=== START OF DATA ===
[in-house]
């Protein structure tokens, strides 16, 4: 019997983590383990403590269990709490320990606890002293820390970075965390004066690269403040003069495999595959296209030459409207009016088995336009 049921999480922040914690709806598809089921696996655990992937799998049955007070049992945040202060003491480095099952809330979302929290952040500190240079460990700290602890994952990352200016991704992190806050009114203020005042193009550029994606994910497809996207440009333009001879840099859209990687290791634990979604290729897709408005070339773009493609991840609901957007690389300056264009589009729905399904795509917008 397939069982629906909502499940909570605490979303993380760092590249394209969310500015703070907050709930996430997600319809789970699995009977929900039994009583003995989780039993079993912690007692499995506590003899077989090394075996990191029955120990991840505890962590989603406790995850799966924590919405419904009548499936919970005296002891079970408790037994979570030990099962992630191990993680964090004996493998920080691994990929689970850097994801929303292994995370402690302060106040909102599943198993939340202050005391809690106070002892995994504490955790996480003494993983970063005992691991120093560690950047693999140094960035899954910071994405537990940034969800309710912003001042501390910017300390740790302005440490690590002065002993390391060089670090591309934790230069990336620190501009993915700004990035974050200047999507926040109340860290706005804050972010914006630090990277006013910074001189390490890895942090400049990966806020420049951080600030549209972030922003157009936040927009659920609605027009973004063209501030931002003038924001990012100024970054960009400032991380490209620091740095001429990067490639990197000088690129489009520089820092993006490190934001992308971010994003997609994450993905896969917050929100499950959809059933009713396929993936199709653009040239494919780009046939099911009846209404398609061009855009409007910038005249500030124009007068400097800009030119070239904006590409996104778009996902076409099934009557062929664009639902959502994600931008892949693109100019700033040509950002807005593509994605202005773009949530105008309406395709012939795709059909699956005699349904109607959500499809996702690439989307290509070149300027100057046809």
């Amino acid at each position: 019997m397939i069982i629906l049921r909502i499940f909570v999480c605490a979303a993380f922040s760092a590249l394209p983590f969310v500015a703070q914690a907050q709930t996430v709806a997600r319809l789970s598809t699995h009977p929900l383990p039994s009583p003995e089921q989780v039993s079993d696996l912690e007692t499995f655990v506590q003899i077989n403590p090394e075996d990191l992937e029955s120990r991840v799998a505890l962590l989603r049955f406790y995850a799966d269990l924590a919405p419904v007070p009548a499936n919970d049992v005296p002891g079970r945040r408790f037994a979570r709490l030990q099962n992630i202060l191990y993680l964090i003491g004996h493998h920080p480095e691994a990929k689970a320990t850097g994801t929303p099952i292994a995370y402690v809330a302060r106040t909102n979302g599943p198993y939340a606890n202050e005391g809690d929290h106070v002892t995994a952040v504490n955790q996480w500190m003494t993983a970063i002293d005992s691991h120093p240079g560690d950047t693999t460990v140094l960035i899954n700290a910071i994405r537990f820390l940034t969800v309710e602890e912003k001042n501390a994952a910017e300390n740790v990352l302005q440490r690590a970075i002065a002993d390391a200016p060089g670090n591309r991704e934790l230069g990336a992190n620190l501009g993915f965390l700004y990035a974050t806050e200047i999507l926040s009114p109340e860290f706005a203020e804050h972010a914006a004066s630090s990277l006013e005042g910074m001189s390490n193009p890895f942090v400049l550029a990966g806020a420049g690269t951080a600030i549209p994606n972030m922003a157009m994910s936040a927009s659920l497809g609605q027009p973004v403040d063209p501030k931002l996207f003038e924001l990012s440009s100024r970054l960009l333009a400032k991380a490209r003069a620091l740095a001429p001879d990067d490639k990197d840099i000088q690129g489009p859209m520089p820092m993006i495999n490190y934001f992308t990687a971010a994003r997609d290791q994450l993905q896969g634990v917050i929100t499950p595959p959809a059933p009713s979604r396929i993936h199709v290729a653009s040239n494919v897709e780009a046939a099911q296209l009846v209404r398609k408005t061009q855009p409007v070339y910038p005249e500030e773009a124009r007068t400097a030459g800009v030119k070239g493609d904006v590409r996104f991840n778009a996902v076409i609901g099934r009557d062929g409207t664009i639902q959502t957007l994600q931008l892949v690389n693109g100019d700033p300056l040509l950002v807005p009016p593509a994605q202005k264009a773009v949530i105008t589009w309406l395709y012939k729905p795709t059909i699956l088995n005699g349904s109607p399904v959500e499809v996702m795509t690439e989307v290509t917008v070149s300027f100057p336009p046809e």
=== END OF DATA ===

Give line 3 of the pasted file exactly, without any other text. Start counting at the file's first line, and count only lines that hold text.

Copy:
């Amino acid at each position: 019997m397939i069982i629906l049921r909502i499940f909570v999480c605490a979303a993380f922040s760092a590249l394209p983590f969310v500015a703070q914690a907050q709930t996430v709806a997600r319809l789970s598809t699995h009977p929900l383990p039994s009583p003995e089921q989780v039993s079993d696996l912690e007692t499995f655990v506590q003899i077989n403590p090394e075996d990191l992937e029955s120990r991840v799998a505890l962590l989603r049955f406790y995850a799966d269990l924590a919405p419904v007070p009548a499936n919970d049992v005296p002891g079970r945040r408790f037994a979570r709490l030990q099962n992630i202060l191990y993680l964090i003491g004996h493998h920080p480095e691994a990929k689970a320990t850097g994801t929303p099952i292994a995370y402690v809330a302060r106040t909102n979302g599943p198993y939340a606890n202050e005391g809690d929290h106070v002892t995994a952040v504490n955790q996480w500190m003494t993983a970063i002293d005992s691991h120093p240079g560690d950047t693999t460990v140094l960035i899954n700290a910071i994405r537990f820390l940034t969800v309710e602890e912003k001042n501390a994952a910017e300390n740790v990352l302005q440490r690590a970075i002065a002993d390391a200016p060089g670090n591309r991704e934790l230069g990336a992190n620190l501009g993915f965390l700004y990035a974050t806050e200047i999507l926040s009114p109340e860290f706005a203020e804050h972010a914006a004066s630090s990277l006013e005042g910074m001189s390490n193009p890895f942090v400049l550029a990966g806020a420049g690269t951080a600030i549209p994606n972030m922003a157009m994910s936040a927009s659920l497809g609605q027009p973004v403040d063209p501030k931002l996207f003038e924001l990012s440009s100024r970054l960009l333009a400032k991380a490209r003069a620091l740095a001429p001879d990067d490639k990197d840099i000088q690129g489009p859209m520089p820092m993006i495999n490190y934001f992308t990687a971010a994003r997609d290791q994450l993905q896969g634990v917050i929100t499950p595959p959809a059933p009713s979604r396929i993936h199709v290729a653009s040239n494919v897709e780009a046939a099911q296209l009846v209404r398609k408005t061009q855009p409007v070339y910038p005249e500030e773009a124009r007068t400097a030459g800009v030119k070239g493609d904006v590409r996104f991840n778009a996902v076409i609901g099934r009557d062929g409207t664009i639902q959502t957007l994600q931008l892949v690389n693109g100019d700033p300056l040509l950002v807005p009016p593509a994605q202005k264009a773009v949530i105008t589009w309406l395709y012939k729905p795709t059909i699956l088995n005699g349904s109607p399904v959500e499809v996702m795509t690439e989307v290509t917008v070149s300027f100057p336009p046809e």